Craig: my One Cool Thing also scientific. This is kind of remarkable. Scientists in Australia, Sweden, and the United States – so they’ve been working across the world together – have identified a molecule that may hold the key to identifying the cause of suicide. Suicidality. Now, here’s a shocking thing. It turns out that when you test people who are admitted to hospital for suicidality/suicide attempts/suicidal ideation, and you compare their cerebral spinal fluid with those of other people admitted to the hospital for not suicide-related things, there’s this thing that is much higher in people who are suicidal.

And it is a marker essentially that it’s a Quinolinic acid. And it is a marker of chronic inflammation in the spinal fluid. Essentially there is some kind of inflammatory response in the central nervous system itself. And they have also found that suicidal patients have reduced activity of a certain enzyme that lowers production of this other asset that protects against. You know, because all of these things are layered systems.

But the point is the way we’ve always treated people who are suicidal is to treat their presumed depression. And what these people are saying is depression works more on a serotonergic pathway. This is something else. And we need to treat the something else. And what’s fascinating to me, just fascinating, is that as we go forward as a human species, we become more and more aware of how things we presumed were entirely within our control, or aspects of our “personality” are in fact not at all.

John: Yeah. Obviously correlation is not causation. So, as they do more studies they’ll need to figure out is this inflammation marker – is it the cause of the suicide ideation, or is it just another byproduct of something else that’s going on in the body?

Craig: Right.

John: But as they do more research on schizophrenia they’re finding really interesting reasons behind how some of that stuff happens. Things that are genetic but also not genetic, that are things that happen just through environment.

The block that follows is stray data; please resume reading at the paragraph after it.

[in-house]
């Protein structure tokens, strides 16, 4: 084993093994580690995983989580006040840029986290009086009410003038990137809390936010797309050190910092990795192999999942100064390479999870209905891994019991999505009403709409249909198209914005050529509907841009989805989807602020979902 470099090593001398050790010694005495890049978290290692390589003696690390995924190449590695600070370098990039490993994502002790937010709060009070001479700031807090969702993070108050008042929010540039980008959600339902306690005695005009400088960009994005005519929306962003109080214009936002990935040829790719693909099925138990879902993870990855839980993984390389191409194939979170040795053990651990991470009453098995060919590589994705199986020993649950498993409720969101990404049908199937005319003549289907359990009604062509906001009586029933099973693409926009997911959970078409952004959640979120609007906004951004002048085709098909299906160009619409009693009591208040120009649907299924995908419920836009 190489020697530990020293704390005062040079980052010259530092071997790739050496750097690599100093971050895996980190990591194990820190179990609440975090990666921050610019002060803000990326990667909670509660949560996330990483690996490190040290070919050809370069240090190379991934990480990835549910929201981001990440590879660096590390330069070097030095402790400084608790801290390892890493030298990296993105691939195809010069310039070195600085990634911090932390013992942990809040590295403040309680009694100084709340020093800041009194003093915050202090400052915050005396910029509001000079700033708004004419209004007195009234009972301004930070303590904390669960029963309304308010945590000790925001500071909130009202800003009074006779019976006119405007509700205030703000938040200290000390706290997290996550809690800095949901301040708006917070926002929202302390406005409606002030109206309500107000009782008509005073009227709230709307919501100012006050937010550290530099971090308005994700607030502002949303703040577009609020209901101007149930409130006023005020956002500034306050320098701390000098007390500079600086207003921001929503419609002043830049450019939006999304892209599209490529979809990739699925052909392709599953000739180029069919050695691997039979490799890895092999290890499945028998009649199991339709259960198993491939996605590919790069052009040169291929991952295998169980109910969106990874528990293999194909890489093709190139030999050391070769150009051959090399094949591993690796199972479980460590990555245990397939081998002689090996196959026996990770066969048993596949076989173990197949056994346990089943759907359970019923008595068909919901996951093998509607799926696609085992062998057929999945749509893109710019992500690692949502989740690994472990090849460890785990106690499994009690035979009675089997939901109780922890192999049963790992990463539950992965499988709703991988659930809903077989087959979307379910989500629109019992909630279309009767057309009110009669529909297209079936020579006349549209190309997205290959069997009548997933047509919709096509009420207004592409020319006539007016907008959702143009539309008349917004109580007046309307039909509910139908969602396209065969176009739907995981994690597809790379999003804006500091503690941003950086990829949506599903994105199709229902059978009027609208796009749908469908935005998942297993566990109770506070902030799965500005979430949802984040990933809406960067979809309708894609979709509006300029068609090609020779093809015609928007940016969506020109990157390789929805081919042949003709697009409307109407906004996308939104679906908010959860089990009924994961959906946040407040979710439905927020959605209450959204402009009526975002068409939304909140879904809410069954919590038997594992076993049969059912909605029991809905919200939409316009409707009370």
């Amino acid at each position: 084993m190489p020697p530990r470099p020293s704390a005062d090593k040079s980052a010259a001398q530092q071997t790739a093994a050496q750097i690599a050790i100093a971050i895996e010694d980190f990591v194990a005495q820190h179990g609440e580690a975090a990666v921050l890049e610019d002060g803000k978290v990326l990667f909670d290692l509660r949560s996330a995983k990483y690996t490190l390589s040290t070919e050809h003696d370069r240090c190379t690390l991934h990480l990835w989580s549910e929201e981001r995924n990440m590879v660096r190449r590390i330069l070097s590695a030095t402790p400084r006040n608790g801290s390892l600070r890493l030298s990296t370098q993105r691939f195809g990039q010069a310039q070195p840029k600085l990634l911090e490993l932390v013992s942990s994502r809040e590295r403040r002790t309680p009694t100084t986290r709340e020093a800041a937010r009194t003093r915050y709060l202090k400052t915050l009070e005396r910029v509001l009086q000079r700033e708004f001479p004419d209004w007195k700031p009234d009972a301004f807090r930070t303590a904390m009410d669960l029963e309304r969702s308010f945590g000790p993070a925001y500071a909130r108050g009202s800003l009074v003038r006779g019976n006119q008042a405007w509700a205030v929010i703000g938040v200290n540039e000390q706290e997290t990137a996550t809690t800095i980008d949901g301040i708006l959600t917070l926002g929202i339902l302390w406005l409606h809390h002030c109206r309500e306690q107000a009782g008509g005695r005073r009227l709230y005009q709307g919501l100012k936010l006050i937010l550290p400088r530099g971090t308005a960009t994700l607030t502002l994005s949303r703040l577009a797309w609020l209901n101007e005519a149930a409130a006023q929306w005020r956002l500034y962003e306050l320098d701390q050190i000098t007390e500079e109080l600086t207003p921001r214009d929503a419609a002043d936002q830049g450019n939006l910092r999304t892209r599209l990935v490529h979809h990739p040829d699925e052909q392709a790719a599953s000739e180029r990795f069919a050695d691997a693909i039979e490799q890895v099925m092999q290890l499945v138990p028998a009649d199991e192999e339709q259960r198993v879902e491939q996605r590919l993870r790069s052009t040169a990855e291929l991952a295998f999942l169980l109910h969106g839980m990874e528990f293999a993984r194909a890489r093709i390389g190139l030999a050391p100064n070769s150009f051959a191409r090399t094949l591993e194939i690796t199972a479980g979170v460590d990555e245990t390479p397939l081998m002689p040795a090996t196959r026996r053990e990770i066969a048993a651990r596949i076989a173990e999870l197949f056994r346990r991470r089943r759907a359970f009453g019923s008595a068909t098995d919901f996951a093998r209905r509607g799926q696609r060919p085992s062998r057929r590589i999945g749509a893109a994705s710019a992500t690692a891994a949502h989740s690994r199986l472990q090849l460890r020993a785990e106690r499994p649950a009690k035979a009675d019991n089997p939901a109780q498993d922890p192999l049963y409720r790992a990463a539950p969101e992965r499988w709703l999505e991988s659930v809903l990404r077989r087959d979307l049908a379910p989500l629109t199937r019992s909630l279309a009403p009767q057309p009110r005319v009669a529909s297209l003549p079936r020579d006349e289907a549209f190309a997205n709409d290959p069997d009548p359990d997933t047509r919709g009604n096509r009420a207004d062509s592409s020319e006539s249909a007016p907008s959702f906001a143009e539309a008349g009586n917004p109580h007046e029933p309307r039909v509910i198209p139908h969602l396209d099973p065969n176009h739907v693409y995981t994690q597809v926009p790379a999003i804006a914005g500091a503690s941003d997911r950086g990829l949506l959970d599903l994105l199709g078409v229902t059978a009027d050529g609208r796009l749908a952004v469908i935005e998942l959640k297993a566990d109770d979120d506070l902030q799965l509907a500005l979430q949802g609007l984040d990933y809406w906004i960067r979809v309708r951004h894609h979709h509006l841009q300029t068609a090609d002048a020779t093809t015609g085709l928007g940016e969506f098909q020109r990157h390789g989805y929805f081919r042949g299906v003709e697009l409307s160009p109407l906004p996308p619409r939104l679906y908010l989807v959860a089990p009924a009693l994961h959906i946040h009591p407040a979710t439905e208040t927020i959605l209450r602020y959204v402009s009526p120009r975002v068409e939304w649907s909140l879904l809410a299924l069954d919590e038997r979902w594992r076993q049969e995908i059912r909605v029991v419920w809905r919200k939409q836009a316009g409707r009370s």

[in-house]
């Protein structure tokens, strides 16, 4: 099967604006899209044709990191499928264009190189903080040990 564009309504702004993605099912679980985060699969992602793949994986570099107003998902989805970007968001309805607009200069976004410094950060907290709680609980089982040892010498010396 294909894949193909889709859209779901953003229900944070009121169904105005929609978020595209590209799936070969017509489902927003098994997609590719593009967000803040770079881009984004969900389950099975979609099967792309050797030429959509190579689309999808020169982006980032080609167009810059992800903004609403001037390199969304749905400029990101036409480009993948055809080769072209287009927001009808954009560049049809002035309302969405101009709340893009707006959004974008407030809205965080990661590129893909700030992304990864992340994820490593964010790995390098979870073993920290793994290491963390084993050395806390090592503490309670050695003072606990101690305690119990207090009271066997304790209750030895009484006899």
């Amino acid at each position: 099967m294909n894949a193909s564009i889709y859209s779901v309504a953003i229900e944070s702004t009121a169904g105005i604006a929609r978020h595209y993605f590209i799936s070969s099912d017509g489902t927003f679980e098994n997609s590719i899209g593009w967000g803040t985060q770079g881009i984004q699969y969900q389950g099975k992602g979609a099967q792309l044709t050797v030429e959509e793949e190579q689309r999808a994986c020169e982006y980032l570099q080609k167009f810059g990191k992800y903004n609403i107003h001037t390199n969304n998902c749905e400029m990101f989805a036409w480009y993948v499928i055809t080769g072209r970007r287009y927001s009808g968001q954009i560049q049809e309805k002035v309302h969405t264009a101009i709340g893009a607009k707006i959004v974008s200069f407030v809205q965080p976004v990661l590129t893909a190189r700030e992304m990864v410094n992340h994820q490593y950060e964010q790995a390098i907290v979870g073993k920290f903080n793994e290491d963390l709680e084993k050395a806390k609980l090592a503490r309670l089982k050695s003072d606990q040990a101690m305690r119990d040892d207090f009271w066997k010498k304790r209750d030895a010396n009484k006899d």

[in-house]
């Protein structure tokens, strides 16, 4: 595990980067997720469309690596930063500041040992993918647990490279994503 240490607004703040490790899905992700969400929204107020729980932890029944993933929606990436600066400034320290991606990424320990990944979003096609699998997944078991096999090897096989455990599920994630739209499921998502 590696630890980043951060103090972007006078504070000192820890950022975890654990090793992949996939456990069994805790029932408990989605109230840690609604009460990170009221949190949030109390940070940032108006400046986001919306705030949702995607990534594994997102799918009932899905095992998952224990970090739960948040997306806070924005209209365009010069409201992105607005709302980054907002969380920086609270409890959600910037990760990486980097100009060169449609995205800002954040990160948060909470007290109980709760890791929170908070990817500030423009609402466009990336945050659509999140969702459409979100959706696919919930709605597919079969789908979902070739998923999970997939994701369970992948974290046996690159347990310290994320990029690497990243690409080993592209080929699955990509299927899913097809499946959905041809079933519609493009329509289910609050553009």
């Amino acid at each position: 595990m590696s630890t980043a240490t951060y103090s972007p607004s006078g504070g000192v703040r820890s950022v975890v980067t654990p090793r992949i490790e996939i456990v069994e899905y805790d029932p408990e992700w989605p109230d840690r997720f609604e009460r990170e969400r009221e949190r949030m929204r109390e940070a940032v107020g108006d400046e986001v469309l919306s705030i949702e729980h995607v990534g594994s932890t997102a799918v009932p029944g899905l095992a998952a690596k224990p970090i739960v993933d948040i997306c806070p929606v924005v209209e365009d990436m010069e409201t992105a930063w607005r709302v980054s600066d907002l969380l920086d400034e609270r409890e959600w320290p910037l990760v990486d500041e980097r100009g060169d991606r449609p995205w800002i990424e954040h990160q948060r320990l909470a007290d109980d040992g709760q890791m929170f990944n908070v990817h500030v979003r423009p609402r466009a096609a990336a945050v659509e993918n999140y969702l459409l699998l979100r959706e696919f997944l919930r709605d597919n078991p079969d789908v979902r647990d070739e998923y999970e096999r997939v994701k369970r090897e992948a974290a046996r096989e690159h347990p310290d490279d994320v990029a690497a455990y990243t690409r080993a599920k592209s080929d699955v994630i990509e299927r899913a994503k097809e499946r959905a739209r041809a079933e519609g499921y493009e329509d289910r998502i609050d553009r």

So, yeah, it’s an exciting time to be studying brain stuff.

Craig: It really is. And also I think it’s an exciting time to reconsider how we view each other, particularly when we’re talking about people who either have committed suicide or have attempted it. That it is not as simple as, oh, you gave up. Oh, you are a quitter. Or, oh, you didn’t get the help you needed.

There is a strong possibility that this is very physical in nature, and that is just shocking and amazing to me. And a lot of cause for hope.

John: I would agree. That is our program for this week. So, if you have a question for me or for Craig Mazin, you can reach us on Twitter. I’m @johnaugust. Craig is @clmazin. If you have a longer question, you can write in to ask@johnaugust.com. And Godwin looks through those and forwards them appropriately.

If you would like to leave us a review on iTunes, that would be so much appreciated. Just search for us, Scriptnotes on iTunes. That’s also where you can find the Scriptnotes app that gives you access to all the back catalog. We also have a few of the 250-episode USB drives that give you all the back episodes and all the bonus episodes as well, so you can find those at the store at johnaugust.com.

There will be links in the show notes to most of the things we talked about, including the Three Page Challenges. So, if you are on one of the popular players, you can probably just scroll down a little bit and see all of those links there. They were missing for a week, but we figured out what was wrong, so Godwin has them restored. So you click and get all that stuff right there.

Our show is produced by Godwin Jabangwe and edited by Matthew Chilelli, who also did our outro this week. And next week will be our last episode from Los Angeles.

Craig: Oh boy.

John: Oh boy. So the plan is that we will still keep doing the show over Skype the way we usually do it, just with a huge time gap between us. There may be some more episodes that are Craig with a person here in Los Angeles. There may be some episodes where it’s me and someone in France or the UK. But, we will try to keep doing Scriptnotes every week. We’ll let you know if we fall off of that schedule, but I think we can do it. I’m optimistic.

Craig: Yeah. I know we can do it. I know we can do it because I’m sure that you will do it. How about that.

John: [laughs] All right. We’ll find a way. Thanks.

Craig: Bye.

Links: